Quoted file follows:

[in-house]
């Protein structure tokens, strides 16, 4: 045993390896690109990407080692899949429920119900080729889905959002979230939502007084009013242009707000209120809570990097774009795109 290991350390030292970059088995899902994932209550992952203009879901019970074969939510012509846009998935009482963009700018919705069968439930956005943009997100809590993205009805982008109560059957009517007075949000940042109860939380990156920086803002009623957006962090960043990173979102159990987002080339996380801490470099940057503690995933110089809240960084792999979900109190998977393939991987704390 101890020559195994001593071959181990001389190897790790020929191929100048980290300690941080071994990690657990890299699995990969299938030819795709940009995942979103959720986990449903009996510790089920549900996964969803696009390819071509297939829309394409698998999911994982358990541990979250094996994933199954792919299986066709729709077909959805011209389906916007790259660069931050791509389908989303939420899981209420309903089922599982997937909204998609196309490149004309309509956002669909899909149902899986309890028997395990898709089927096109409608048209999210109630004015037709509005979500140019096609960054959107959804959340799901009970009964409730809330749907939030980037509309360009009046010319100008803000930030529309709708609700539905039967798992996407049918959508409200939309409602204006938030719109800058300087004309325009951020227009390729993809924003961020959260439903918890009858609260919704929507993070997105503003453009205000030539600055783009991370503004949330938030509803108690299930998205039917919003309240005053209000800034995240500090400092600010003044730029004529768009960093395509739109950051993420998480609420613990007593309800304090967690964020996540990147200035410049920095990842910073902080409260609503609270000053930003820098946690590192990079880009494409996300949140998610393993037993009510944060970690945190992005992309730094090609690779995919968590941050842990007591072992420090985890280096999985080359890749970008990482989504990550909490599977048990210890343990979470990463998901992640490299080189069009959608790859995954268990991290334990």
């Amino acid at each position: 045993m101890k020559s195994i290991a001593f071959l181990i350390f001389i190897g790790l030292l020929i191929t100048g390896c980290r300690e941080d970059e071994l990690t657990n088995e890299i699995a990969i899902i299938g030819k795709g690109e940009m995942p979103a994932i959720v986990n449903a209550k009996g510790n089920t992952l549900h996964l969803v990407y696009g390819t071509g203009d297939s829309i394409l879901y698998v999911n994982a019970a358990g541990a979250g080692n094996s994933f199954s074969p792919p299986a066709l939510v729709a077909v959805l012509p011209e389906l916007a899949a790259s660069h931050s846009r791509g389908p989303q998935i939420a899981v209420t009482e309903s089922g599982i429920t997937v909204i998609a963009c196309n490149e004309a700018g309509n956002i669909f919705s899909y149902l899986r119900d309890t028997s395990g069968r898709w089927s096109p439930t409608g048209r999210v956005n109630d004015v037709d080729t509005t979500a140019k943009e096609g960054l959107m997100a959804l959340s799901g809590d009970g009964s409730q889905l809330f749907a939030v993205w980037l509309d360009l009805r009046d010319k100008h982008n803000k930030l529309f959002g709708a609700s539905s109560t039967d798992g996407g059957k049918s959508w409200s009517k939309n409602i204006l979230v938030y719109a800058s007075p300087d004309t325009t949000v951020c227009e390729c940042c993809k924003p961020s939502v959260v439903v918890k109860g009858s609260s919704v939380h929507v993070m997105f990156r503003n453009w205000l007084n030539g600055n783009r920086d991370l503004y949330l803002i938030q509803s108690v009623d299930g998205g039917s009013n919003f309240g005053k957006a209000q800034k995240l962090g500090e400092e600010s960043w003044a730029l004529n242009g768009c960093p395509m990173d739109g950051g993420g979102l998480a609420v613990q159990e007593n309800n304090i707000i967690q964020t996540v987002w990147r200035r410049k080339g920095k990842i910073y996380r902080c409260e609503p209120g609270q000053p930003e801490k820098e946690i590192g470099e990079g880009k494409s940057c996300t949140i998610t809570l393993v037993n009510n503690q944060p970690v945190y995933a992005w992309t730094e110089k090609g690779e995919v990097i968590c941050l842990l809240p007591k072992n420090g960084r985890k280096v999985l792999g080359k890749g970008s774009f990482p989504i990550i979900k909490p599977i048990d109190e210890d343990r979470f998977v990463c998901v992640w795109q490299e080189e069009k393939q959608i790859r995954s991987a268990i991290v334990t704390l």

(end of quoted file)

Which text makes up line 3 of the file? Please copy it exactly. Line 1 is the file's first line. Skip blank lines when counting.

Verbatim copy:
């Amino acid at each position: 045993m101890k020559s195994i290991a001593f071959l181990i350390f001389i190897g790790l030292l020929i191929t100048g390896c980290r300690e941080d970059e071994l990690t657990n088995e890299i699995a990969i899902i299938g030819k795709g690109e940009m995942p979103a994932i959720v986990n449903a209550k009996g510790n089920t992952l549900h996964l969803v990407y696009g390819t071509g203009d297939s829309i394409l879901y698998v999911n994982a019970a358990g541990a979250g080692n094996s994933f199954s074969p792919p299986a066709l939510v729709a077909v959805l012509p011209e389906l916007a899949a790259s660069h931050s846009r791509g389908p989303q998935i939420a899981v209420t009482e309903s089922g599982i429920t997937v909204i998609a963009c196309n490149e004309a700018g309509n956002i669909f919705s899909y149902l899986r119900d309890t028997s395990g069968r898709w089927s096109p439930t409608g048209r999210v956005n109630d004015v037709d080729t509005t979500a140019k943009e096609g960054l959107m997100a959804l959340s799901g809590d009970g009964s409730q889905l809330f749907a939030v993205w980037l509309d360009l009805r009046d010319k100008h982008n803000k930030l529309f959002g709708a609700s539905s109560t039967d798992g996407g059957k049918s959508w409200s009517k939309n409602i204006l979230v938030y719109a800058s007075p300087d004309t325009t949000v951020c227009e390729c940042c993809k924003p961020s939502v959260v439903v918890k109860g009858s609260s919704v939380h929507v993070m997105f990156r503003n453009w205000l007084n030539g600055n783009r920086d991370l503004y949330l803002i938030q509803s108690v009623d299930g998205g039917s009013n919003f309240g005053k957006a209000q800034k995240l962090g500090e400092e600010s960043w003044a730029l004529n242009g768009c960093p395509m990173d739109g950051g993420g979102l998480a609420v613990q159990e007593n309800n304090i707000i967690q964020t996540v987002w990147r200035r410049k080339g920095k990842i910073y996380r902080c409260e609503p209120g609270q000053p930003e801490k820098e946690i590192g470099e990079g880009k494409s940057c996300t949140i998610t809570l393993v037993n009510n503690q944060p970690v945190y995933a992005w992309t730094e110089k090609g690779e995919v990097i968590c941050l842990l809240p007591k072992n420090g960084r985890k280096v999985l792999g080359k890749g970008s774009f990482p989504i990550i979900k909490p599977i048990d109190e210890d343990r979470f998977v990463c998901v992640w795109q490299e080189e069009k393939q959608i790859r995954s991987a268990i991290v334990t704390l």